The various parties that have brought claims against the Kingdom of Spain for allegedly being harmed by the legislative reforms on renewable energy have used all the options afforded to them by the Energy Charter. According to the data currently available, there are four claims before ICSID: three are in Stockholm before the SCC, and one, the first, is in New York in ad hoc proceedings in accordance with the UNCITRAL Rules. These cases will only be the start of an avalanche of claims challenging the inflexibility of the Spanish authorities and their lack of clear objectives.
We must also remember that the Energy Charter provides that awards on the merits will be decided according to the articles of the Treaty itself and the applicable rules of international law. These rulings, which may include an award of interest, shall be final and binding on the parties. In the case of awards concerning government measures (or measures of lower level political bodies), the state shall have the option to pay monetary damages in lieu of any other remedy, and member states should implement the awards without delay, taking all measures necessary for their effective implementation in their territory.
But on top of all this we must point out a new phenomenon. Very recently various news and media outlets have published news of foreign associations of minority shareholders in Spanish companies that are preparing to sue Spain for the cuts to wind energy. It appears they intend to start ad hoc arbitration proceedings under the UNCITRAL Rules. In this sense, they would act as foreign investors who have had the value of their investment seriously compromised by the actions of the Spanish authorities. It will be interesting to observe how these cases develop, especially with regard to whether or not foreign associations of minority shareholders in big Spanish energy companies are entitled to bring such investment arbitration proceedings.
The answer to this question is certainly not obvious. Some recent Agreements for the Promotion and Reciprocal Protection of Investments signed by Spain contain provisions like the following: “Where a Contracting Party expropriates the assets of a company duly incorporated under the laws in force in any part of its own territory, and where the company is participated in by investors from another Contracting Party, the provisions of this Article shall apply in order to assure the prompt, adequate and effective compensation for the other Contracting Party’s investors who are owners of those shares.” A provision of this type may protect the aforementioned claims of foreign minority shareholder associations. Moreover in this area, Article 13.3 of the Energy Charter Treaty establishes that “for the avoidance of doubt, expropriation shall include situations where a Contracting Party expropriates the assets of a company or enterprise in its area in which an investor of any other Contracting Party has an investment, including through the ownership of shares.” In any case, regardless of the application of this provision, we have a very interesting problem whose resolution must be keenly observed.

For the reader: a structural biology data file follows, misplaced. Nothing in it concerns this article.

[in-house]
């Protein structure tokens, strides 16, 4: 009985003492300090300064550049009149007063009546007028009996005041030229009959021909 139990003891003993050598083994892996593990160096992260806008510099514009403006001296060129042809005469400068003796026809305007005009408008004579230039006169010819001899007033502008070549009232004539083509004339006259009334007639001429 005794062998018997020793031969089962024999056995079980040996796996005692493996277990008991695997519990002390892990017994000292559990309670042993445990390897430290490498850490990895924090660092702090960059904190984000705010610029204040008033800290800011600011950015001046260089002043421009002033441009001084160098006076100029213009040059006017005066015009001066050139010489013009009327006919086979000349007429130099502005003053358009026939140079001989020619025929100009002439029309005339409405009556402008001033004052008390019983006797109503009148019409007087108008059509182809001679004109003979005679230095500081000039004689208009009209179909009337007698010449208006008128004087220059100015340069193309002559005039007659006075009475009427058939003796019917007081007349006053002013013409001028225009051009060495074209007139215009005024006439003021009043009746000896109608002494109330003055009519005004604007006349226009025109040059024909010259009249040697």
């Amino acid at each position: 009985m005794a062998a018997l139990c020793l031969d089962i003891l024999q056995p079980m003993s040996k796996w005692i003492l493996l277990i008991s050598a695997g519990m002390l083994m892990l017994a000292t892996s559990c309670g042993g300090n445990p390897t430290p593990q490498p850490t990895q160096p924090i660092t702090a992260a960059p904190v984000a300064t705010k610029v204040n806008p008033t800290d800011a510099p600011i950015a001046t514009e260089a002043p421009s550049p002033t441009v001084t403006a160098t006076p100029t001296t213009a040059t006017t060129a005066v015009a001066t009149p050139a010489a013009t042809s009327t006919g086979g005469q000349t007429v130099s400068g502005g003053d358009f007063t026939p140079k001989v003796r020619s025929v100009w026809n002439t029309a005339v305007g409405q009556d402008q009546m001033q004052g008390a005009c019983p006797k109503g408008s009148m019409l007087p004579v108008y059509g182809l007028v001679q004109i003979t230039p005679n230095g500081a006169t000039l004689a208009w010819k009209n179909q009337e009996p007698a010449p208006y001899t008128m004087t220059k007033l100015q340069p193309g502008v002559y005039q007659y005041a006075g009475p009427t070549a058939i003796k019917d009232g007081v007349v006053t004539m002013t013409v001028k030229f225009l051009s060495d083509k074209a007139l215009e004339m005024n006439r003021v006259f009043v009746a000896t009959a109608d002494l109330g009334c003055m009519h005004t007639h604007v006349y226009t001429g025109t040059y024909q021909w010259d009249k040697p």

This recent phenomenon aside, the fact is that a very considerable number of arbitration claims have been brought against Spain for its renewable energy laws. By way of illustration, Spain has been an ICSID defendant as frequently as some Central Asian republics. Furthermore, it is reasonably foreseeable that the number of claims will increase in the coming years, and this will certainly adversely affect the image of “Brand Spain.”
Jose Luis Iriarte and Lupicinio Rodriguez